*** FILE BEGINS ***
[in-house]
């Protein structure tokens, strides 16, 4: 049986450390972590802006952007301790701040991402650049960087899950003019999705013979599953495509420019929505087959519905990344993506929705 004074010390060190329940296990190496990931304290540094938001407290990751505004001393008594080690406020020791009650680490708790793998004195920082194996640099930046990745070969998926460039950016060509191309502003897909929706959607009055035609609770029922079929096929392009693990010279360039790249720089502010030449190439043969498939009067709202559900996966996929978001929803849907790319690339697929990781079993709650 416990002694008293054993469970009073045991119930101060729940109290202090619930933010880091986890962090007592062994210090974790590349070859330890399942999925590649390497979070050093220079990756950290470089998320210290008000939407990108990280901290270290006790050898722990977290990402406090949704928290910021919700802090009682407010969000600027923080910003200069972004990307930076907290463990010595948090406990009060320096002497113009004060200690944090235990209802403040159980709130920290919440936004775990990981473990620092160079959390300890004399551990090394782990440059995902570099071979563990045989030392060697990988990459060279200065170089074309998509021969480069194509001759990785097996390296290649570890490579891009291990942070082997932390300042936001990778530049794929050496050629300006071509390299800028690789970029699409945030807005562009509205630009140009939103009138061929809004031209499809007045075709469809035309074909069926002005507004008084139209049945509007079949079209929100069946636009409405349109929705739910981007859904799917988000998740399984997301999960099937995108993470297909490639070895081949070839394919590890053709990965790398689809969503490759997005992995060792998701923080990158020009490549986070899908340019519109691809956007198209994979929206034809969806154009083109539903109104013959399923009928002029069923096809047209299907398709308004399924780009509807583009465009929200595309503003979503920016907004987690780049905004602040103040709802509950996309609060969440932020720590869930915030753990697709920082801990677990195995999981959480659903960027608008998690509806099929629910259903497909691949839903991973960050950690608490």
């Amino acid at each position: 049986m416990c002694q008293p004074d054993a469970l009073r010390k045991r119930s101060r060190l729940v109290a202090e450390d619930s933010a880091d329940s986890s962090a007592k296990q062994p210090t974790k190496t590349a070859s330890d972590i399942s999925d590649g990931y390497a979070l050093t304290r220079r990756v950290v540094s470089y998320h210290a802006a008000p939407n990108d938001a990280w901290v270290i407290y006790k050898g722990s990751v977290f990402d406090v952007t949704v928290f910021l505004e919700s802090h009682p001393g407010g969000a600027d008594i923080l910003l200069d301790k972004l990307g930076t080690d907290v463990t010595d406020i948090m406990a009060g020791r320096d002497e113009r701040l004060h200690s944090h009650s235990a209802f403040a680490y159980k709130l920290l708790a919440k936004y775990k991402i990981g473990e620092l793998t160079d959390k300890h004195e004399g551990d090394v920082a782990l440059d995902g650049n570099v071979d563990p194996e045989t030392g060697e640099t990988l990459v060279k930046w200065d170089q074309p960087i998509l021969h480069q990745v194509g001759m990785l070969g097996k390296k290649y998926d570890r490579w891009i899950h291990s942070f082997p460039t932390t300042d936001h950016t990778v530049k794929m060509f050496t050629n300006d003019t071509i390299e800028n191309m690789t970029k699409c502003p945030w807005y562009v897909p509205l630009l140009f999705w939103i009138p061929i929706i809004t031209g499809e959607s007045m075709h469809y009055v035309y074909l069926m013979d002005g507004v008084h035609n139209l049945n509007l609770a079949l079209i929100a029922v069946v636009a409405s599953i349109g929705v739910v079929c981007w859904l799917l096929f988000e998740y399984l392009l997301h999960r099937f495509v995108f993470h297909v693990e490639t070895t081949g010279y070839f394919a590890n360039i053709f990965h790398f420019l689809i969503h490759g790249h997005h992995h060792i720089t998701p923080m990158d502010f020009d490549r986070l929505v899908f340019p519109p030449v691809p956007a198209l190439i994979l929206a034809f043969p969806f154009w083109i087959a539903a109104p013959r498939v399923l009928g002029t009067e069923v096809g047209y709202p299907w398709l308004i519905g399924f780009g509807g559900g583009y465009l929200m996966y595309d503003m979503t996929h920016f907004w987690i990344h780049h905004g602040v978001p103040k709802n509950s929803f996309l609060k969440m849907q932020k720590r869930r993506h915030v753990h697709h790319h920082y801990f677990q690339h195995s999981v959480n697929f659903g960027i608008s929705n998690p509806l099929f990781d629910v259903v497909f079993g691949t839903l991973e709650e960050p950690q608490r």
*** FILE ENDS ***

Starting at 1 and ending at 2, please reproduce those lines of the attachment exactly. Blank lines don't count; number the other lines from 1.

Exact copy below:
[in-house]
């Protein structure tokens, strides 16, 4: 049986450390972590802006952007301790701040991402650049960087899950003019999705013979599953495509420019929505087959519905990344993506929705 004074010390060190329940296990190496990931304290540094938001407290990751505004001393008594080690406020020791009650680490708790793998004195920082194996640099930046990745070969998926460039950016060509191309502003897909929706959607009055035609609770029922079929096929392009693990010279360039790249720089502010030449190439043969498939009067709202559900996966996929978001929803849907790319690339697929990781079993709650 416990002694008293054993469970009073045991119930101060729940109290202090619930933010880091986890962090007592062994210090974790590349070859330890399942999925590649390497979070050093220079990756950290470089998320210290008000939407990108990280901290270290006790050898722990977290990402406090949704928290910021919700802090009682407010969000600027923080910003200069972004990307930076907290463990010595948090406990009060320096002497113009004060200690944090235990209802403040159980709130920290919440936004775990990981473990620092160079959390300890004399551990090394782990440059995902570099071979563990045989030392060697990988990459060279200065170089074309998509021969480069194509001759990785097996390296290649570890490579891009291990942070082997932390300042936001990778530049794929050496050629300006071509390299800028690789970029699409945030807005562009509205630009140009939103009138061929809004031209499809007045075709469809035309074909069926002005507004008084139209049945509007079949079209929100069946636009409405349109929705739910981007859904799917988000998740399984997301999960099937995108993470297909490639070895081949070839394919590890053709990965790398689809969503490759997005992995060792998701923080990158020009490549986070899908340019519109691809956007198209994979929206034809969806154009083109539903109104013959399923009928002029069923096809047209299907398709308004399924780009509807583009465009929200595309503003979503920016907004987690780049905004602040103040709802509950996309609060969440932020720590869930915030753990697709920082801990677990195995999981959480659903960027608008998690509806099929629910259903497909691949839903991973960050950690608490």